The Grandpa Chronicles
Jun 26, 2015 03:03PM
By David Williams
Article originally published in June 2015 Her Family.
Clouds can be real jerks. Don’t get me wrong, I’m all for them when playing a lazy afternoon game of scanning the skies for accidental compositions that bear a resemblance to a fluffy elephant, indian chief, or bunny rabbit.
And to be fair, vapors of the cirrus variety are innocent enough. What’s there not to like about the diaphanous tendrils of these angelic waifs of the cloud world? No, it’s those bulbous, low-hanging cumuli (derived from the Latin for “poopie head,” if I remember correctly) that are the real troublemakers.
These bad boys of the ethers demon-strated their bratty stubbornness on a recent camping trip with my preschool-age grandsons, Barrett and Easton. The plan was that a campfire soiree would yield to a bit of sleepy-eyed stargazing. With star chart in hand, I’d be champing at the bit to regale the boys in a constellation-by-constellation exploration of the heavens. Oh, what celestial beauties awaited! Orion! Ursa Major! And (all together now) Betelgeuse, Betelgeuse, Betelgeuse!”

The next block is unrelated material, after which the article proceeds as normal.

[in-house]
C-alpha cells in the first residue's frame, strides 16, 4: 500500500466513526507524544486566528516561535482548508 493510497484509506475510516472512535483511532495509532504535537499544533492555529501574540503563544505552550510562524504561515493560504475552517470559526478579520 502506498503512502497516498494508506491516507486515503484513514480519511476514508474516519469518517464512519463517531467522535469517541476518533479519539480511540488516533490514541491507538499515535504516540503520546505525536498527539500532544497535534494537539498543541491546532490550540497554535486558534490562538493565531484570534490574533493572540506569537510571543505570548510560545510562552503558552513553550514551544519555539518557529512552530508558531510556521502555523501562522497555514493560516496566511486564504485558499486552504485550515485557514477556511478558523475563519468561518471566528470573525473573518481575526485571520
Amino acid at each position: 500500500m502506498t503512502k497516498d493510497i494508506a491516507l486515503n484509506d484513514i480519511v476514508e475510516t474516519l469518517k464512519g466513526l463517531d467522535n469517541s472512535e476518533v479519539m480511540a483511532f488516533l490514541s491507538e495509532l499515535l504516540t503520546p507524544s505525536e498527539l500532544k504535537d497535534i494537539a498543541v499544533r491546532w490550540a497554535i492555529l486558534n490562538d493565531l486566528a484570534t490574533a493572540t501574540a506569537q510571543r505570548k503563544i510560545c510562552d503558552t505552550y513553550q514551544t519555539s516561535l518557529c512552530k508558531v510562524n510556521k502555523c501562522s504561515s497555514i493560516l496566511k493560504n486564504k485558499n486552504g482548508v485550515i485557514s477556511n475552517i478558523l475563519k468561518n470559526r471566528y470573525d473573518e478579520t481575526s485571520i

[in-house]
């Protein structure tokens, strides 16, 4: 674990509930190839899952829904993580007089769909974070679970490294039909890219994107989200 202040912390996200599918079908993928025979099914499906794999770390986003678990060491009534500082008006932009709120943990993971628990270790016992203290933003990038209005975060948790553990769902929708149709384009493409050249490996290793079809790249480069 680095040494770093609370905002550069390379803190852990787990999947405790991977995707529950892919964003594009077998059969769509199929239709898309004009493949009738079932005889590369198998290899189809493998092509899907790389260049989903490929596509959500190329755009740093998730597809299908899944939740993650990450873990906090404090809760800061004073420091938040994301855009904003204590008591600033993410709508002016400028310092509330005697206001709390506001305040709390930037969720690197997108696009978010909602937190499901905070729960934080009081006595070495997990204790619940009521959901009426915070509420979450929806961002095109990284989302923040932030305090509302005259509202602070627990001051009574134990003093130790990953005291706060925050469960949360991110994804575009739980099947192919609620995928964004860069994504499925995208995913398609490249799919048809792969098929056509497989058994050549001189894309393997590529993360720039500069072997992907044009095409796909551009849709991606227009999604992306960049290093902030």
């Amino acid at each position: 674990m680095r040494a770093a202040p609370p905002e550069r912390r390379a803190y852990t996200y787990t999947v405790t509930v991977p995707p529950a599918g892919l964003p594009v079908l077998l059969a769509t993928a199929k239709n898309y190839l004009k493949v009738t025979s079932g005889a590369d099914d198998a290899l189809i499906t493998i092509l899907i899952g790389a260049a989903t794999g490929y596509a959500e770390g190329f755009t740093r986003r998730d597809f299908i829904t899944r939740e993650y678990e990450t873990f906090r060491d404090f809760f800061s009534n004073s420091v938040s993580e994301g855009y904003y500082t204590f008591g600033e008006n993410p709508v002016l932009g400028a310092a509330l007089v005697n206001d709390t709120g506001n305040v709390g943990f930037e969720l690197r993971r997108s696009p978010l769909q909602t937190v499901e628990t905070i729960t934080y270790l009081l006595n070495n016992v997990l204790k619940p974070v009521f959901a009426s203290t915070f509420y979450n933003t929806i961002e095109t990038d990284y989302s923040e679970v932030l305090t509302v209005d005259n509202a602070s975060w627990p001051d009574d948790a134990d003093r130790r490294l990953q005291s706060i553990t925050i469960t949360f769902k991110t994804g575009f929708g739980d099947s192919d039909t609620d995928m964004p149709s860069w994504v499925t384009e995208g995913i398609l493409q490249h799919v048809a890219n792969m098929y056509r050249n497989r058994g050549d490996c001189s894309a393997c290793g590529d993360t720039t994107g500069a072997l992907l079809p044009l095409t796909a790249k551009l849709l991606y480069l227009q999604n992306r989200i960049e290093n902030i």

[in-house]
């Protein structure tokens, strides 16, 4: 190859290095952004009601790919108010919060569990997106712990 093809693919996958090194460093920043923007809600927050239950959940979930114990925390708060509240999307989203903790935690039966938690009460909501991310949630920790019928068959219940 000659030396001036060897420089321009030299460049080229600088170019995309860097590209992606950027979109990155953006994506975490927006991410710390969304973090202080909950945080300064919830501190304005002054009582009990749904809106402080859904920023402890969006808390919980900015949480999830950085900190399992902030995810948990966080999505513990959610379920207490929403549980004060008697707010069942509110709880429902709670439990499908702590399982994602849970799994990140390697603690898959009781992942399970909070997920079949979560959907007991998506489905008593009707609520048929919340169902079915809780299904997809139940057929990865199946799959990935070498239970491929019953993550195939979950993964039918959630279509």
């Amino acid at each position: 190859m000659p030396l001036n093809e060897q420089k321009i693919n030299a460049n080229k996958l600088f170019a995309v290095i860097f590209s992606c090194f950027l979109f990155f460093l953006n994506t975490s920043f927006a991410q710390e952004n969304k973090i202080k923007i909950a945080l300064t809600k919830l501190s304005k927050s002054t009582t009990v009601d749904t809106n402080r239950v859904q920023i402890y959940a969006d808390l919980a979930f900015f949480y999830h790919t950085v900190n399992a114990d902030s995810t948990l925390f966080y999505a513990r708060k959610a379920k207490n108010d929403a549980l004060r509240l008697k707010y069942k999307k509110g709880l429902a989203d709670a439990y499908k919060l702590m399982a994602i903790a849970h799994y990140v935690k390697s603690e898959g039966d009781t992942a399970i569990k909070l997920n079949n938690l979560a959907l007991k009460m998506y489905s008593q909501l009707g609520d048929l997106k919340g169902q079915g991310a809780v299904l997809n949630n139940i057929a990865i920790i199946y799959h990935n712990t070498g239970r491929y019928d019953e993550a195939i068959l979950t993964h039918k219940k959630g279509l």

But a thick blanket hung and pelted us with seven hours of continuous rain through the shank of the day. Like I said, clouds can be real jerks. As if to further taunt us, they receded to reveal a canopy of stars only after the kids were tucked away in their sleeping bags.
So for now I’ll have to settle for stargazing of the indoor variety, the kind that had occurred a few weeks earlier in a visit to The Rose children’s theater. The gloriously gaudy space is a visual treat in itself, but leave it to a small child to be swept away by the simplest of sights. Midway through the play I noticed out of the corner of my eye that 5-year-old Easton wasn’t paying attention to the actors. Instead, he was craning his neck skyward. The production called for a dragon-shaped constellation to be projected on the ceiling. Overhead was a slow-motion parade of stars drifting across the vault of the majestic theater; a mesmerizing star field watching over starlets on the stage below.
The look on Easton’s face was one of awe-filled wonder. It was as if he was chewing up the entire cosmos and digesting it in one big intergalactic gulp. All I could do for what seemed an eternity was to observe the observer, combining the viewer and the view. If only I could have bottled the look in his eyes to make it last a lifetime.
Sure, it was an experience that I had hoped to capture under real stars, but grandpas can’t be too choosy. There will be other camping trips, other starry nights. For now I’ll just have to soak up the magic whenever and wherever it comes.